Choice of Microservices Development Environment Impacts Velocity - Part 3
In Part 1 of this series, I highlighted the questions engineering teams should consider for their choice of microservices development environment. Part 2 covered different options currently being used, and the pros and cons of those options. This final part focuses on the need for a new approach to address the limitations of the current options.
Most of the current developer tools were designed for monoliths, and not designed to explicitly address the changing needs of microservices architectures -- the need for parallel development given the distributed nature of the services. Development processes are being adopted to fit the tools available rather than building processes that are optimized for developing microservices applications. As a result, in order to test and debug their services during the development process, developers end up spending significant amounts of time doing tasks that could be automated or possibly eliminated. A different and new approach is needed to substantially improve the microservices development process, and the rest of this article discusses one such approach.
Here are some of the capabilities that I believe are extremely valuable to microservices developers and would help eliminate a bunch of the friction in the current development processes.
Using IDE for development: It is impossible to beat the efficiency and effectiveness of using an IDE to validate functionality during development. While it may still be necessary to test the services in a dev cluster to identify load or concurrency related issues, the functionality testing can be accomplished locally.
Visibility into egress requests: In the monolith environment, you could fully follow the request execution in an IDE. However, for microservices, you need to know the egress requests from your service with their parameters and body etc., for each ingress request to your service.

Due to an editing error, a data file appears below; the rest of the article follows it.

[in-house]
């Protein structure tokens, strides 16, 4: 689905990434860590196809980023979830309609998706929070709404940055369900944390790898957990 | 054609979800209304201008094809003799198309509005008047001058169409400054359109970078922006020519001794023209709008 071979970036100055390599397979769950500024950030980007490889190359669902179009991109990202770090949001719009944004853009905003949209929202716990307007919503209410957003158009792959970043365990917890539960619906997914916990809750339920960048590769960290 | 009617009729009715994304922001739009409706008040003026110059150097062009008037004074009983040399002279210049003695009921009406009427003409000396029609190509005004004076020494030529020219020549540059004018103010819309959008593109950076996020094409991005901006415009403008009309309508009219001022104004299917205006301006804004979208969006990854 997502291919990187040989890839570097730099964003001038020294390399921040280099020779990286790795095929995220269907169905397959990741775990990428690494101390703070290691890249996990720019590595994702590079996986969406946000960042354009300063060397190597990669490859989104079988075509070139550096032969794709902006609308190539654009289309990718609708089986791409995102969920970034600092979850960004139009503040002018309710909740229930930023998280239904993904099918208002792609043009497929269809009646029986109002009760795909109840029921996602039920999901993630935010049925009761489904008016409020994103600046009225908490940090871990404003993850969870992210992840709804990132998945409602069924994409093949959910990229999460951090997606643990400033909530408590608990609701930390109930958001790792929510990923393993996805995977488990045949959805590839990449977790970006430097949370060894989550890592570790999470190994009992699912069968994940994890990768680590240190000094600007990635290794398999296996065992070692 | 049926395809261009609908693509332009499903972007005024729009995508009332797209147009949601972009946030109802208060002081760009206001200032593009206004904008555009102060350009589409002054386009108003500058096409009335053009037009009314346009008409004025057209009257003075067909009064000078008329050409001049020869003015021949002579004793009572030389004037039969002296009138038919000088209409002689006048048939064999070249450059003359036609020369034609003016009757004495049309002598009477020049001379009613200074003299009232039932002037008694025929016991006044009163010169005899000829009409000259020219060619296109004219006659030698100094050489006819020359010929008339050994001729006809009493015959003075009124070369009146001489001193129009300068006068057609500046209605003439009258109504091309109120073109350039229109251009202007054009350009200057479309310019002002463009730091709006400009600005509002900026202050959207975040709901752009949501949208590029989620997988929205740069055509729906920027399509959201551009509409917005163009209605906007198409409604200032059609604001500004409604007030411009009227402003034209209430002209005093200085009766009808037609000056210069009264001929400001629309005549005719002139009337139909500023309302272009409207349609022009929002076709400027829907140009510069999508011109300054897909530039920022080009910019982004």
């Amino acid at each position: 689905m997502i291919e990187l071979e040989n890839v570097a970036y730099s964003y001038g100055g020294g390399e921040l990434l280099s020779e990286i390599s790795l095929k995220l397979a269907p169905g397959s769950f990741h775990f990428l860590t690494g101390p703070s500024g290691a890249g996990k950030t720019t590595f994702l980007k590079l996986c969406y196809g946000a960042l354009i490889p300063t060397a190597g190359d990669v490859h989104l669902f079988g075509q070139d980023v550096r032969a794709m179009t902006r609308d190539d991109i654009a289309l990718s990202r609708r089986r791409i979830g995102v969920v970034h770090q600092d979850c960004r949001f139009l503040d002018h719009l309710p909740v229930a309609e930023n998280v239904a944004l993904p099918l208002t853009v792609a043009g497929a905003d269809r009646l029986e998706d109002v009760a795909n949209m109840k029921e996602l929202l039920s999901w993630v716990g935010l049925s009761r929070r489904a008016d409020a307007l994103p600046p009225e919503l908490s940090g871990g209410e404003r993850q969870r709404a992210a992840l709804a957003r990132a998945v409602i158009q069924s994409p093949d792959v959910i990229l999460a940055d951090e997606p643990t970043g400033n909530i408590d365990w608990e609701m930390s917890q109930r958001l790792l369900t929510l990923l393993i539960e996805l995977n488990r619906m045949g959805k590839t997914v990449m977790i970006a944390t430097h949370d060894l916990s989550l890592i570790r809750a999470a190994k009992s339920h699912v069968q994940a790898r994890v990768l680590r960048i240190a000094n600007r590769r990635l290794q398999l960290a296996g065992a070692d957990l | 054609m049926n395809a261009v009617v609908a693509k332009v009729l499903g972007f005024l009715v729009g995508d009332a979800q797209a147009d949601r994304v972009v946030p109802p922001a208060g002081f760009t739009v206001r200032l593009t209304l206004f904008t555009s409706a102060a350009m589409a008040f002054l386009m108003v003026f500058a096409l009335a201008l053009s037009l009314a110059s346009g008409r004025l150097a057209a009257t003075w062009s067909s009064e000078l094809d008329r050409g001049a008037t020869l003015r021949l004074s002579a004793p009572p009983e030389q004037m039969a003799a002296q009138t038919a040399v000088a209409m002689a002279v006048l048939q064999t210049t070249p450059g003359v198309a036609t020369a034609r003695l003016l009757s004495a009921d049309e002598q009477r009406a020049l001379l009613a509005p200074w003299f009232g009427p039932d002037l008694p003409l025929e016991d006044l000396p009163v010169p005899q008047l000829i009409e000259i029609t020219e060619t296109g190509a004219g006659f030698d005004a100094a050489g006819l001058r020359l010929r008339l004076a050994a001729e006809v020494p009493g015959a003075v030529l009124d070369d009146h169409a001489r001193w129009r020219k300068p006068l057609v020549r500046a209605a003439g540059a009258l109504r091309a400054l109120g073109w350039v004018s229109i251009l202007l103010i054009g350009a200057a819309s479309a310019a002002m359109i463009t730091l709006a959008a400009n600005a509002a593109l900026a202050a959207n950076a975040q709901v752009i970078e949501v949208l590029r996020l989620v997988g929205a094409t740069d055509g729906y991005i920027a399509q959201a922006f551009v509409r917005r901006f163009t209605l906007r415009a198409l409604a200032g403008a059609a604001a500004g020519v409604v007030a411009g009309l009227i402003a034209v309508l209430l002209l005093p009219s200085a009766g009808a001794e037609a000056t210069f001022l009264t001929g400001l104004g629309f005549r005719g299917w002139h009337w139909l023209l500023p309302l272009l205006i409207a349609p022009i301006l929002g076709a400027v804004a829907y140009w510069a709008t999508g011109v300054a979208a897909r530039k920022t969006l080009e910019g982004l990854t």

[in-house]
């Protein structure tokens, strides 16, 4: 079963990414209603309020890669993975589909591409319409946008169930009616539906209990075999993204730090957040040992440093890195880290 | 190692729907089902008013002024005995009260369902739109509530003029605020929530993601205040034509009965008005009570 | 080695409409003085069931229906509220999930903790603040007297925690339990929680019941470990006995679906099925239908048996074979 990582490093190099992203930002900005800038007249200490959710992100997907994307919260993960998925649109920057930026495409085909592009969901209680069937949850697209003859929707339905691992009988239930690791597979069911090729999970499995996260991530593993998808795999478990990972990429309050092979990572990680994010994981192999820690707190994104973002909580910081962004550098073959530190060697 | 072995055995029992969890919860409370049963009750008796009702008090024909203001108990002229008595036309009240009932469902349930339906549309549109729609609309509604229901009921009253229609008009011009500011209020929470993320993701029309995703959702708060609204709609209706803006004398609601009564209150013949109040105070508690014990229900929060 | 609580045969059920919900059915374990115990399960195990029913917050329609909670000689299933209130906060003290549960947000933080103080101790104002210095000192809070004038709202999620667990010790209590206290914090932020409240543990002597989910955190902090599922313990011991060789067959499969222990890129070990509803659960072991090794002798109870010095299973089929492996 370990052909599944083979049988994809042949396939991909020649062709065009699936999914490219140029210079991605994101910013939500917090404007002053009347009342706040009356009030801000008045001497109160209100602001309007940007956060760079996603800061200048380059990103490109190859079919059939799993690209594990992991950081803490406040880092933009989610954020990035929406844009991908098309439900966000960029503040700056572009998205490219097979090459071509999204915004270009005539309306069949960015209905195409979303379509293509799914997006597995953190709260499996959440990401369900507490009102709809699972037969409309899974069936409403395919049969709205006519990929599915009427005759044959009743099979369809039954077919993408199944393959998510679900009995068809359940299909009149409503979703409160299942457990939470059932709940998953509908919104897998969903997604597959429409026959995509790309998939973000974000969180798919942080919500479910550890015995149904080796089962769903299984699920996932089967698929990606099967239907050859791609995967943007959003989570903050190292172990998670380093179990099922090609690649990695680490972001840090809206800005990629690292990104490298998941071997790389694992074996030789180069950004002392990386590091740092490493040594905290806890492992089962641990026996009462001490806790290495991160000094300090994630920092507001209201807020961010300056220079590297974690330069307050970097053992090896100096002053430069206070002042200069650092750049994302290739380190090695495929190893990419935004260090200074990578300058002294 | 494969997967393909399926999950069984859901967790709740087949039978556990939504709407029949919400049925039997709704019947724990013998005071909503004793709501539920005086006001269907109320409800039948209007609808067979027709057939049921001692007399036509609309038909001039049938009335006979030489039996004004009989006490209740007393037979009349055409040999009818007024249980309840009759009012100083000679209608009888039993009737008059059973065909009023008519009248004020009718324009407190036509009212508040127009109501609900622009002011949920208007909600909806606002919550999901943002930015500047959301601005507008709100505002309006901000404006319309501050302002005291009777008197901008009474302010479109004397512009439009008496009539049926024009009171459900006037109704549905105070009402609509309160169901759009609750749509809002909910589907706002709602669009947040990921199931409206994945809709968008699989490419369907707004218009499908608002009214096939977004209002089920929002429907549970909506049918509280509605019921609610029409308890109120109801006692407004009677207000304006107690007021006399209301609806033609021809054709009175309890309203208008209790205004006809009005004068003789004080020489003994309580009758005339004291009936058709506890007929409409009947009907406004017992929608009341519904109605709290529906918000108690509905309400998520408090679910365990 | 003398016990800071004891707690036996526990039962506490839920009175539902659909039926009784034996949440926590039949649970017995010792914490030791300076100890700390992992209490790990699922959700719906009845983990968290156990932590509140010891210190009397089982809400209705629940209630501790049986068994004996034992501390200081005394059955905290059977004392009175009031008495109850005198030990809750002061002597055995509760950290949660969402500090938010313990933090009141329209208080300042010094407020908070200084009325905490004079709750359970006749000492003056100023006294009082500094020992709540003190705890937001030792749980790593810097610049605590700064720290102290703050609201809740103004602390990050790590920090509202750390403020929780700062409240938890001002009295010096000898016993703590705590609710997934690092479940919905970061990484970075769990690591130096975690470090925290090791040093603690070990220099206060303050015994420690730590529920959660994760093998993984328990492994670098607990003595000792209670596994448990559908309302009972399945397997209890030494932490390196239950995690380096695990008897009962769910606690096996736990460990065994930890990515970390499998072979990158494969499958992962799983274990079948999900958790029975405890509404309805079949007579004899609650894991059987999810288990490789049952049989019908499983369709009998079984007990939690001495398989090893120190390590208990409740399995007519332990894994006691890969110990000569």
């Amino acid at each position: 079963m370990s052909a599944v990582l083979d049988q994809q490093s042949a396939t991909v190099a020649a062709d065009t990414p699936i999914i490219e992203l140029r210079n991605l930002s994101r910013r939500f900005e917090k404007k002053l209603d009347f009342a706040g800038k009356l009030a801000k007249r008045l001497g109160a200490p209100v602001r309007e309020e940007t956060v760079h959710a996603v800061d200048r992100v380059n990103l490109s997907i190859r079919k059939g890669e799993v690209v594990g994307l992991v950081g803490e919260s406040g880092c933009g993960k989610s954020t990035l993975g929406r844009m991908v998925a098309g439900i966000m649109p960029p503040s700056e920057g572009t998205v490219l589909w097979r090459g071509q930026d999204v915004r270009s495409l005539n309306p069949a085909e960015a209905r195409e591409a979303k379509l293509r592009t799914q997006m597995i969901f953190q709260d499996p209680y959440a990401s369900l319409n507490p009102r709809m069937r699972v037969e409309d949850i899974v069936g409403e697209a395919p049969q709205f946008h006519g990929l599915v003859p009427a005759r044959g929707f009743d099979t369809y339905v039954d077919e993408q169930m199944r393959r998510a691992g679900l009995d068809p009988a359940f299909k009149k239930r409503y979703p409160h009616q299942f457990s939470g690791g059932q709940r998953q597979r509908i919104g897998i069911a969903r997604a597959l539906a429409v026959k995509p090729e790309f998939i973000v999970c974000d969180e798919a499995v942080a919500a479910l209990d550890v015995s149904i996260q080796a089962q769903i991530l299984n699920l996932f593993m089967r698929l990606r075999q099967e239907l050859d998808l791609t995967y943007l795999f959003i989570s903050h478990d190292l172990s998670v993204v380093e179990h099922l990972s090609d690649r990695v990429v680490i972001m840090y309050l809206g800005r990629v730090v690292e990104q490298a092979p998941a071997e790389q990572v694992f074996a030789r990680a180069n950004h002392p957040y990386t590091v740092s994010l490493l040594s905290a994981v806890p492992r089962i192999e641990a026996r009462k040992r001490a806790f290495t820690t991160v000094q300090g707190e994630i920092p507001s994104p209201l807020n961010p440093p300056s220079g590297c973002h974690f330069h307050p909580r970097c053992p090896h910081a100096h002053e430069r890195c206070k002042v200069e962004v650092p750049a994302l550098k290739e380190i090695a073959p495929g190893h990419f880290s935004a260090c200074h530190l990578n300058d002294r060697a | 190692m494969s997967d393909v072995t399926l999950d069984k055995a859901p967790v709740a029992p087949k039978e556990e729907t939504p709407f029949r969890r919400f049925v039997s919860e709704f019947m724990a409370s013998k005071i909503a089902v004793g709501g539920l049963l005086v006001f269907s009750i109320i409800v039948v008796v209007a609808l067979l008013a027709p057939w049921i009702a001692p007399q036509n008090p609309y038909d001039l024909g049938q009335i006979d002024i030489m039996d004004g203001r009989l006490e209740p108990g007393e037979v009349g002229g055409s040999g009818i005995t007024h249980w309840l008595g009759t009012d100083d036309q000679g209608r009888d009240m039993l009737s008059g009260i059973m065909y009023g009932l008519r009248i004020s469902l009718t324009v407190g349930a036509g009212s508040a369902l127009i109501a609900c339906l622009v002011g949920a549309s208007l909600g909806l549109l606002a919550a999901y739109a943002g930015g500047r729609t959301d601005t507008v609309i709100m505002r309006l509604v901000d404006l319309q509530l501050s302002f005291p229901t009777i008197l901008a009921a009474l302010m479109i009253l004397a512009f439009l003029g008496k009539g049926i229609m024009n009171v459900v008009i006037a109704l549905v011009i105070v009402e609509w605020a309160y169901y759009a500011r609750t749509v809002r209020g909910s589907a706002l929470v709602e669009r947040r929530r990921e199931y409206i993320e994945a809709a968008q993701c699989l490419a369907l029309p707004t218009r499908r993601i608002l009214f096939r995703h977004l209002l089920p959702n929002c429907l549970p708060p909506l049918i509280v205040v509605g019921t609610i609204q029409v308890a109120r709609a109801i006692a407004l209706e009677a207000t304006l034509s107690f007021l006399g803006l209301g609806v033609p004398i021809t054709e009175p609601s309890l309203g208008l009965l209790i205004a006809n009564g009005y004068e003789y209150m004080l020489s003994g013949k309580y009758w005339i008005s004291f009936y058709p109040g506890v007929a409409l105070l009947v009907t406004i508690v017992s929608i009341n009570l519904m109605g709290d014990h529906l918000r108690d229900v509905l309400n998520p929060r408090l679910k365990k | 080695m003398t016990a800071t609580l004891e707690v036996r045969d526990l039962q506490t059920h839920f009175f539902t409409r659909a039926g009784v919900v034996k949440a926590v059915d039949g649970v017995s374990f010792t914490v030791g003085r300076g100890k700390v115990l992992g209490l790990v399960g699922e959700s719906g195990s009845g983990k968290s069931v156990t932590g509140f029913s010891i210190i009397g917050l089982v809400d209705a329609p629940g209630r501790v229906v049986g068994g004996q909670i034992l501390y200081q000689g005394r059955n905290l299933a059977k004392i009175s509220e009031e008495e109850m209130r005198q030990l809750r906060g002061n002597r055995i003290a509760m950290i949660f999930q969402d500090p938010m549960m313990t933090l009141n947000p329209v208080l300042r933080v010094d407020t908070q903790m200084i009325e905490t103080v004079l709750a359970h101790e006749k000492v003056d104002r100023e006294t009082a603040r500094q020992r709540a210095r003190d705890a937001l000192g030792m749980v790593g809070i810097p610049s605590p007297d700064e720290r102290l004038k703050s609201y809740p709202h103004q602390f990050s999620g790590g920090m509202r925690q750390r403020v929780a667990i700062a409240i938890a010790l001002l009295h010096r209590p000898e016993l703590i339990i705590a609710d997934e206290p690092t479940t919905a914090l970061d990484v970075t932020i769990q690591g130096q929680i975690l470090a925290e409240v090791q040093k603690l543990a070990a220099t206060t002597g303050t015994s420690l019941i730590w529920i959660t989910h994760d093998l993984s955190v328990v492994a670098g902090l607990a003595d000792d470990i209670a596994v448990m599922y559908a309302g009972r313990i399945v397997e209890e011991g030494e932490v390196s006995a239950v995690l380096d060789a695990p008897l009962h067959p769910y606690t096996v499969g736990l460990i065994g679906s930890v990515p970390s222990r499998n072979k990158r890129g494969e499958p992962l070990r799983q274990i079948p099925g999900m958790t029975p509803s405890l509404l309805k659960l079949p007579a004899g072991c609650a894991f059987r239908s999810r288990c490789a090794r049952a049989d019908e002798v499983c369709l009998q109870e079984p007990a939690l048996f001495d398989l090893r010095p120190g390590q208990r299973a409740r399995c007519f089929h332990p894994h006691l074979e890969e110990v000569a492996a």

Mocks that are updated continuously and automatically: Mocking egress requests eliminates the dependency on dev clusters or the need to run the upstream services locally on the laptop. Possibly more important, it removes the dependency on the upstream services being live in the development environment. Mocks that are continuously updated automatically as and when new changes to upstream services are delivered in the test environment eliminate the need for manual maintenance of mocks.
Easy visualization of changes at ingress and egress: As a developer makes a change to a service, it is important to identify how it changes the responses to ingress calls, as well as how the egress requests change. An easy visual indication of these changes makes developers' lives a lot simpler.
Example requests and traces: Developers should have sufficient examples (both the ingress request / response as well as the egress requests / responses) for the service they are developing. Whether the test requests are handcrafted or learned from some environment, a rich set of example requests and responses are needed to support the early testing needs.
Learning API behavior